David Caughtry, director of Core Technology at ComputerLINKS, agrees that business enablement is a "key message" but says it's also down to risk. People need to see the business benefits security can bring but also be aware of the risks and be able to make a decision on what level of risk they are prepared to accept. Certain organisations will have a much higher threshold of risk and others will demand something much lower.
"Do the gains and pains security devices bring outweigh the risks? One individual's view of risk is completely different from another," he argues, adding that there's a danger organisations can end up with a "very disparate policy" if the thinking behind it isn't joined up.
He believes IT security providers need to take the lessons learned from getting protection onto desktops and laptops and transposing them to a more mobile and flexible environment provided by the proliferation of mobile devices. It's not new, the industry has been through it before, but the dynamics have changed and it's unlikely to take the ten years required to get a decent level of protection accepted and adopted for desktops and laptops.
Ian Kilpatrick, chairman of Wick Hill Group, says one of the problems is many company boards don't really understand the full concept of risk analysis and because the technology is continually evolving, they can get "security fatigue". There is no coherent list of things to go through and things to protect against.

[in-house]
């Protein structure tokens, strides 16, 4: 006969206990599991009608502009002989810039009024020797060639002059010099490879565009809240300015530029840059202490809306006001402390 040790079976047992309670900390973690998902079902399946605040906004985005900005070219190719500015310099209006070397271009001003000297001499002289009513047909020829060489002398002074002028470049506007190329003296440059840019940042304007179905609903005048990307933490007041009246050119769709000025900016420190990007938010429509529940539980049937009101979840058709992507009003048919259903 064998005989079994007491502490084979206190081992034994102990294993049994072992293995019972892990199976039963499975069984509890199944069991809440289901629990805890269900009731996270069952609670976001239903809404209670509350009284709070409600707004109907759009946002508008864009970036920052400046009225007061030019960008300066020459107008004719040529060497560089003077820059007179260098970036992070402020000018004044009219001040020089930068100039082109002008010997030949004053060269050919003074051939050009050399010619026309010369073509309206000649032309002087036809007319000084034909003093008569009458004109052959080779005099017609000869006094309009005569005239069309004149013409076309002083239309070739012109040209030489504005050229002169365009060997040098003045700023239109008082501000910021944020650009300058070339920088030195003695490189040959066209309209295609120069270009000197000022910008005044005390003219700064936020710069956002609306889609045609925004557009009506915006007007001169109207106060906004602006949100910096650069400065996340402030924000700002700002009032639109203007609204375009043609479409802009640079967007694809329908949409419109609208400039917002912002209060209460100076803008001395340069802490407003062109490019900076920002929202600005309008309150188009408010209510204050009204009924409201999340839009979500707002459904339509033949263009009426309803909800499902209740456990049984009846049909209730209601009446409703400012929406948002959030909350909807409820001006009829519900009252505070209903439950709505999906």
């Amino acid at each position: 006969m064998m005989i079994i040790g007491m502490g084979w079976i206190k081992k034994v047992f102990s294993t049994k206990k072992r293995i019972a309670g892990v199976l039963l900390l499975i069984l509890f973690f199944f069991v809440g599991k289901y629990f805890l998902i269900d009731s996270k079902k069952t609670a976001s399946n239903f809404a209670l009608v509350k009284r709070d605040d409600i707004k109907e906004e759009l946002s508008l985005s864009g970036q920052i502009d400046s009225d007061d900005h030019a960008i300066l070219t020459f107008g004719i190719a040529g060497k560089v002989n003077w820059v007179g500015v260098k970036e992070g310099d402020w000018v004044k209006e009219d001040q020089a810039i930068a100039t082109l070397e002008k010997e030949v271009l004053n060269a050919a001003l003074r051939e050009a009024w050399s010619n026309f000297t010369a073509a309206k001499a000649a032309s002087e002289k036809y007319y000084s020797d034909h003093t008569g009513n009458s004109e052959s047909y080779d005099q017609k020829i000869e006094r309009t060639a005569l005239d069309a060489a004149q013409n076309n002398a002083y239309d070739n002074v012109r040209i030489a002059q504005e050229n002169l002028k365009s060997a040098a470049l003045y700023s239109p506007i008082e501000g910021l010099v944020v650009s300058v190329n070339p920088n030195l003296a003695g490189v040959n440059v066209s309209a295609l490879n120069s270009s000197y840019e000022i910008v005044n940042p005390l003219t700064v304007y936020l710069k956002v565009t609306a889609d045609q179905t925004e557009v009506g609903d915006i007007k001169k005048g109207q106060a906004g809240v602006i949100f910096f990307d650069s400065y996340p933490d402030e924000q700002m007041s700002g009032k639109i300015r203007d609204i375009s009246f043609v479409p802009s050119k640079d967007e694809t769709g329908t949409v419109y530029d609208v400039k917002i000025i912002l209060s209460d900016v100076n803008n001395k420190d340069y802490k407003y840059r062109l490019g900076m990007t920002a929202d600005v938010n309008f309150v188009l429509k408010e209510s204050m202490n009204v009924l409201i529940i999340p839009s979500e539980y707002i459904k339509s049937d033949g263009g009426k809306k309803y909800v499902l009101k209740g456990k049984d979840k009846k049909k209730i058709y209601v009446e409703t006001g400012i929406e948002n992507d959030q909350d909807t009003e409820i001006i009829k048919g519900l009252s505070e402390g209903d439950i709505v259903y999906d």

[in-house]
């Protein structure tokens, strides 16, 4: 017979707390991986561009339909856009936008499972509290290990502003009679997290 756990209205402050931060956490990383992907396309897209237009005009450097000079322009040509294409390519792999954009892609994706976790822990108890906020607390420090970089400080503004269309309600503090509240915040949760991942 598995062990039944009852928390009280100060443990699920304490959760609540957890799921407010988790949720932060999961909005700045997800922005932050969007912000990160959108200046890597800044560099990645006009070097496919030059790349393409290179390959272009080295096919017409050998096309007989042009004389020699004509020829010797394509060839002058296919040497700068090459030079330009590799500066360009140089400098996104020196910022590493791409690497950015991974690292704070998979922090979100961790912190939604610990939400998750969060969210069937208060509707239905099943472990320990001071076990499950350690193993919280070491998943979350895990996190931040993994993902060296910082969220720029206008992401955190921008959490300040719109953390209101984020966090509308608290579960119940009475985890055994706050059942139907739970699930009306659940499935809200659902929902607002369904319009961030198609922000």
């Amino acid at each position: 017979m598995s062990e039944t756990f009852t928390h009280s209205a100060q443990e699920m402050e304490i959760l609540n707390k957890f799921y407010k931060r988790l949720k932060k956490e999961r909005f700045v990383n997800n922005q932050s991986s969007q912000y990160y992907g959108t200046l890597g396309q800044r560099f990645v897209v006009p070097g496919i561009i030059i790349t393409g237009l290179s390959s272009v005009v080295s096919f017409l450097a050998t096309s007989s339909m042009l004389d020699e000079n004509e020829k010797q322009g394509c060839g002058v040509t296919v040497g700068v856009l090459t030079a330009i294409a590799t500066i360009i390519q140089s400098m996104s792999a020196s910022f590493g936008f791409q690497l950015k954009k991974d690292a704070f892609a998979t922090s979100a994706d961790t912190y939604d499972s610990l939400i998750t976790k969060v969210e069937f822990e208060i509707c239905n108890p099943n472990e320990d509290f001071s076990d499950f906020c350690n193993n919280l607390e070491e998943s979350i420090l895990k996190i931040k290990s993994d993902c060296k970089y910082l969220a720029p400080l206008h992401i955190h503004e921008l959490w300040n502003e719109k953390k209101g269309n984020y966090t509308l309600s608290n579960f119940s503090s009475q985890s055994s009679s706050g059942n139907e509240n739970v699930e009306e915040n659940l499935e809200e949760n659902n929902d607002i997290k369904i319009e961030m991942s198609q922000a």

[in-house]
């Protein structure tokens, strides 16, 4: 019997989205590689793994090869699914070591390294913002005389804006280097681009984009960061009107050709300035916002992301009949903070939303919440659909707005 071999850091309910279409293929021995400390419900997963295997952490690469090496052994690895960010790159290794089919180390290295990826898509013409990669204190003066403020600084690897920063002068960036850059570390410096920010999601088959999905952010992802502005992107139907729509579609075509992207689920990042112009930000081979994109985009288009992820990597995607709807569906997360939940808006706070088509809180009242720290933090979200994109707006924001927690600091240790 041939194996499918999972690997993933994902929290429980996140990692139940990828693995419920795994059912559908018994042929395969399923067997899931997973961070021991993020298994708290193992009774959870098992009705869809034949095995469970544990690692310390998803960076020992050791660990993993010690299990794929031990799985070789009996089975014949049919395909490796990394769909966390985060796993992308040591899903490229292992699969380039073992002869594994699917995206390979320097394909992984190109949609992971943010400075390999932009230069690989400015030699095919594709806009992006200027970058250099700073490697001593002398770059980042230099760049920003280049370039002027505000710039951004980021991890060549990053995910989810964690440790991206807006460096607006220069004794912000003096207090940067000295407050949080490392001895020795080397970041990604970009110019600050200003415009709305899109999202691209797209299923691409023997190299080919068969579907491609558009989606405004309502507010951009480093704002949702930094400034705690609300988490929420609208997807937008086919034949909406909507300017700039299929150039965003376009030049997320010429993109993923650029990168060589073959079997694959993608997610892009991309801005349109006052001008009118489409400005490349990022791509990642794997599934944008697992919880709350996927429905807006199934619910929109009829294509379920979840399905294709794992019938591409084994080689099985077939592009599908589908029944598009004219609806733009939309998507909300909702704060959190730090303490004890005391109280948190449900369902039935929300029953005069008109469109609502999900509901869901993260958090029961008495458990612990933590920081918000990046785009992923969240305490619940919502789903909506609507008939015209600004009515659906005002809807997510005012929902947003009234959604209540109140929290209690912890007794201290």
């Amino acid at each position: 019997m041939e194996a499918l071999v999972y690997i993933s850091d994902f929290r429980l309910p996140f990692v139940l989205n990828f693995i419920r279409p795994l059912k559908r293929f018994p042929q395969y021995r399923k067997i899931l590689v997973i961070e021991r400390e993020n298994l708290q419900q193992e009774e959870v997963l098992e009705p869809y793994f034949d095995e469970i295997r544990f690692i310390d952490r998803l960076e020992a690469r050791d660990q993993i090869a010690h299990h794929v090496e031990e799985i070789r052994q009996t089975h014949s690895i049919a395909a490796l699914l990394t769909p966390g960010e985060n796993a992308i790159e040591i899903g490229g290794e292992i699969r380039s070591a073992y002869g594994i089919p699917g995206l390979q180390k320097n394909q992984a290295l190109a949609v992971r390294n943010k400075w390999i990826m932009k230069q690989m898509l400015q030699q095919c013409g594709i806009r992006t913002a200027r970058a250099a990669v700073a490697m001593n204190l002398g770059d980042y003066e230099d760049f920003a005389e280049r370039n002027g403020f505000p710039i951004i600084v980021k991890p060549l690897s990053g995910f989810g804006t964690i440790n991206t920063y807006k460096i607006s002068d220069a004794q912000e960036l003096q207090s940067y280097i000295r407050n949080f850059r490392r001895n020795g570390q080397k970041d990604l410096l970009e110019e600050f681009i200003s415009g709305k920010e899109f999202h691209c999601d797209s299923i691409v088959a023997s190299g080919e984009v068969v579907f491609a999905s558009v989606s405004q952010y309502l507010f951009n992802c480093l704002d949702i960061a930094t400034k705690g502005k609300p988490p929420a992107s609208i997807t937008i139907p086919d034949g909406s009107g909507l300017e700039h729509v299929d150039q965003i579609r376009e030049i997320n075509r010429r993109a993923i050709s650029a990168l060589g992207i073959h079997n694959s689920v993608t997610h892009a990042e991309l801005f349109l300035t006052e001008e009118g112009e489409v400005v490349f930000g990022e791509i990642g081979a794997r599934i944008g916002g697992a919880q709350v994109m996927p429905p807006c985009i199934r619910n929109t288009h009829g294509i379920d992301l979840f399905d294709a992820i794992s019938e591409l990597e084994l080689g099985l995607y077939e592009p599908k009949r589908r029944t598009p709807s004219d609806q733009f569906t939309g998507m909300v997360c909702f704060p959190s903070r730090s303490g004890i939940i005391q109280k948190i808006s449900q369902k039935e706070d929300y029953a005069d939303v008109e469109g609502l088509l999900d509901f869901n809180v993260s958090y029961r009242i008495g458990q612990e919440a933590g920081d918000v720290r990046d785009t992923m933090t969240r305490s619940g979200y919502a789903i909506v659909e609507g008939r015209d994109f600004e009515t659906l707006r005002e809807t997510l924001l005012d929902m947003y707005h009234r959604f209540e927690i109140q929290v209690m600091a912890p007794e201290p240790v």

He also argues that while the idea of promoting security as a business enabler is "philosophically correct, the reality is exactly the reverse". The drive for deploying mobile devices has come from users not IT, so there is no plan built in around it and it's not part of the project.
Worse still is the fundamental lack of security at the smart phone level. Many people use them at a personal level and want to use them for work but the majority of them don't even have a PIN on their device to protect their personal information. Kilpatrick describes this state of affairs as "shocking". Given these lax attitudes, it's hardly surprising that security on these devices for business use would be such an issue.
"It's all the wrong way around," he says. "You have a completely uncontrolled environment where the majority of users don't even recognised the device they've got is actually [as powerful as] a PC/laptop." People have migrated to smart phones with the power of a laptop but that transition hasn't taken place in their heads. Which is not a happy state of affairs when you consider that it's "a hell of a lot easier to lose a phone than a laptop". If you walk into a bar, you won't see many laptops lying out on tables but there will be quite a few mobile phones out.